Affordable Housing is a Congestion Mitigation Strategy
Greetings Get Healthy SMC Partners,
The best way to reduce our time commuting to work is to look at where we can afford to live. With increasing housing prices, some San Mateo County residents must move farther away from their jobs and communities and commute back to work. In San Mateo County (SMC), the average resident spends 54% of their income on housing and transportation costs. The costs are further exacerbated for commuters who are dependent on public transportation to get around (transit dependent). In addition to lacking access to a car, transit commuters, on average, have lower median earnings than car commuters. The average transit commuter makes $6,530 less than his or her neighbor who commutes by car1. A 2017 SamTrans customer experience survey found almost 70% of current riders lacked car access. Lacking access to a vehicle requires using public transportation for commuting to work, leisure activities, accessing grocery stores and doctor appointments, and school. While for some public transportation is a great option for getting around, for others access to public transportation is the only option.
San Mateo County has many public transportation options including rail and buses, and regional transfer and connection points, such as Daly City, Millbrae, and the San Francisco International Airport connector. Despite the regional connections, BART ridership has been declining, and along with it, SamTrans ridership has also been declining. And while Caltrain experienced an overall increase in ridership from 2004-2016, in 2016 the percentage of increasing riders is slowing. Decreased public transportation ridership is by no means unique to SMC, but is part of a larger national trend for decreased ridership across large U.S. cities (with a few exceptions). While these declining ridership trends tend to be explained by factors such as increased ride-hailing usage (such as Uber & Lyft), costs, and service frequency, another reason is the lack of transportation options that work for varying schedules.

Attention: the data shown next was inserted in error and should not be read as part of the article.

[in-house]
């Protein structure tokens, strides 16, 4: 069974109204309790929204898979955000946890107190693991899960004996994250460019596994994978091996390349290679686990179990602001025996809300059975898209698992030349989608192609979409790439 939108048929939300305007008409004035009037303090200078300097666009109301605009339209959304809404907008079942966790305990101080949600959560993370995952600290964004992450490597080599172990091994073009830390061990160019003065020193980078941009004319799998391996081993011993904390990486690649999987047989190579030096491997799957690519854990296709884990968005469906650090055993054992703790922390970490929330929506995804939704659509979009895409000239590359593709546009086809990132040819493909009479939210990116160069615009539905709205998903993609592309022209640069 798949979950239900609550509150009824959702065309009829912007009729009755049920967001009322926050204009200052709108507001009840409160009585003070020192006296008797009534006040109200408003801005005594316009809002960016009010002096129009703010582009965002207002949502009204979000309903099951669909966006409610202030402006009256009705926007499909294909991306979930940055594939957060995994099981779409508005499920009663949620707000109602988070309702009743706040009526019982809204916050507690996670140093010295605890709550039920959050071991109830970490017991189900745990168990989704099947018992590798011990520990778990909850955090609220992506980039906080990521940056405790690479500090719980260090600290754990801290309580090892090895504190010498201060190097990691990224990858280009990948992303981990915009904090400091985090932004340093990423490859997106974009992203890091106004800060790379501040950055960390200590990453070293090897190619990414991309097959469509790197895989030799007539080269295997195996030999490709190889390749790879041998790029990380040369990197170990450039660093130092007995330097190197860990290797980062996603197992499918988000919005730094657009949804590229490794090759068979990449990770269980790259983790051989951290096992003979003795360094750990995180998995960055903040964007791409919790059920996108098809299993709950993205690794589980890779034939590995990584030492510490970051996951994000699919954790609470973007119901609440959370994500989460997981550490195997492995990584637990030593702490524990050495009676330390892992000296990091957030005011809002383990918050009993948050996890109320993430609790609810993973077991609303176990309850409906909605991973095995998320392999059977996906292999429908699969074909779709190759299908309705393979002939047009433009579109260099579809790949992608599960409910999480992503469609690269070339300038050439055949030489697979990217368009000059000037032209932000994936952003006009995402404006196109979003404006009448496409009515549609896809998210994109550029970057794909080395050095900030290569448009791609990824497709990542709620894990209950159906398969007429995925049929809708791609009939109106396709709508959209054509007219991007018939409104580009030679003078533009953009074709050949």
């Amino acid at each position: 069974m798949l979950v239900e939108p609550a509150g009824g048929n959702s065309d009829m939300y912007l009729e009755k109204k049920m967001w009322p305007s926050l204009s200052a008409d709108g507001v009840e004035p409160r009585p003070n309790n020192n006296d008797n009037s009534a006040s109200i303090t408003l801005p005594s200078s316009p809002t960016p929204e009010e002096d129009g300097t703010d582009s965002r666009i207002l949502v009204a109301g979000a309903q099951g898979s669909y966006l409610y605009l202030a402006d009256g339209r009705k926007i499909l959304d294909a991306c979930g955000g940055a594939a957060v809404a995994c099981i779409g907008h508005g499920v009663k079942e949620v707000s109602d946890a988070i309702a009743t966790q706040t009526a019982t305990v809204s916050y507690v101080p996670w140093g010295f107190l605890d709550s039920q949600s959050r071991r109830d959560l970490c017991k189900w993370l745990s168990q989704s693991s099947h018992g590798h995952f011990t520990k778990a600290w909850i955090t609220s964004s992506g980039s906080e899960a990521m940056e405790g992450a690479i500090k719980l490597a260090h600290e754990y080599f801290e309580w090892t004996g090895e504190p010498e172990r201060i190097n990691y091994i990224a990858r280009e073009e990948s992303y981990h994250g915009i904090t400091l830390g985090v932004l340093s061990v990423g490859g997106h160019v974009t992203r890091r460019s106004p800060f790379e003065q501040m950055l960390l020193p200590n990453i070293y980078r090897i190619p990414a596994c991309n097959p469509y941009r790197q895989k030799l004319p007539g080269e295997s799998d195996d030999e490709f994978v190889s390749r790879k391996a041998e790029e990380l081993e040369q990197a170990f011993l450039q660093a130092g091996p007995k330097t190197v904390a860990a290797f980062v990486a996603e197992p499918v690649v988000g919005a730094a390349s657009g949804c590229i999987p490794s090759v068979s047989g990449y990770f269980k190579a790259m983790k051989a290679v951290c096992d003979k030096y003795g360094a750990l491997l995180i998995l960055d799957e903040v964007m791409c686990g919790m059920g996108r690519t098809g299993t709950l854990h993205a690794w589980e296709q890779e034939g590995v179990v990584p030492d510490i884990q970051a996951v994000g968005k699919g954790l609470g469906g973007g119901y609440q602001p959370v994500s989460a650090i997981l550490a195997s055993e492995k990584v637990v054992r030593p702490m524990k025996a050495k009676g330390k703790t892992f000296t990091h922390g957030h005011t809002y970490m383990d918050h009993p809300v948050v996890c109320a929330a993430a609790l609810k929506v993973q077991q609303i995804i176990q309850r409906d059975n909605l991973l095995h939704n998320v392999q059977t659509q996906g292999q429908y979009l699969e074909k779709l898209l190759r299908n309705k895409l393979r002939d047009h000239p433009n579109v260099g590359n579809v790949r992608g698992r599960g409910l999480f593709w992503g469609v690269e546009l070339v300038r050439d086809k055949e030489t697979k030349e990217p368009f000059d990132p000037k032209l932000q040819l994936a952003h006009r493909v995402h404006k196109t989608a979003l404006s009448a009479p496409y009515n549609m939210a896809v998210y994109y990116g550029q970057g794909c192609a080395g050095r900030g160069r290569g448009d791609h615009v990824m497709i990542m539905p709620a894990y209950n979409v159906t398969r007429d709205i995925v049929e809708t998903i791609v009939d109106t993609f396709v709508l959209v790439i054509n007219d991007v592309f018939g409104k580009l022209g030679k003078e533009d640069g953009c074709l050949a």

As new jobs continue to outpace new housing, more people than ever are commuting to SMC every day for work. Even living farther away, a car can sometimes be the quickest way back into SMC for work, despite the distance, bridge tolls, and traffic. Some commuters are now spending 90 minutes to get to the Bay Area for work, and commuters on the San Mateo-Hayward bridge, which has been increasing since 2009, are evidence of these “super commuters.” This connection between housing and transportation is now crucial in SMC to understanding the growing time spent sitting in traffic on our roads and highways.
Yes, we need increased public transportation funding for local options, such as SamTrans, but if local riders are moving out of the county in search of cheaper housing, then all the high quality transit in the world won’t bring them back. We need integrated problem-solving that bridges both affordable housing and affordable public transportation options. Get Healthy SMC staff are currently supporting local efforts such as the County’s Home 4 All initiative that has a specific workgroup focused on the intersection of housing and mobility. This workgroup recently held a convening featuring a panel of local city staff and developers with some great practices to increase housing and mobility options. Get Healthy SMC is also providing a health equity lens to the analysis of a potential November 2018 sales tax, Get Us Moving, in an effort to connect good land use policy with good transportation policy. Building healthier neighborhoods allows all our residents to spend more time with family and friends and not in traffic.
1. [2012-2016 ACS Data]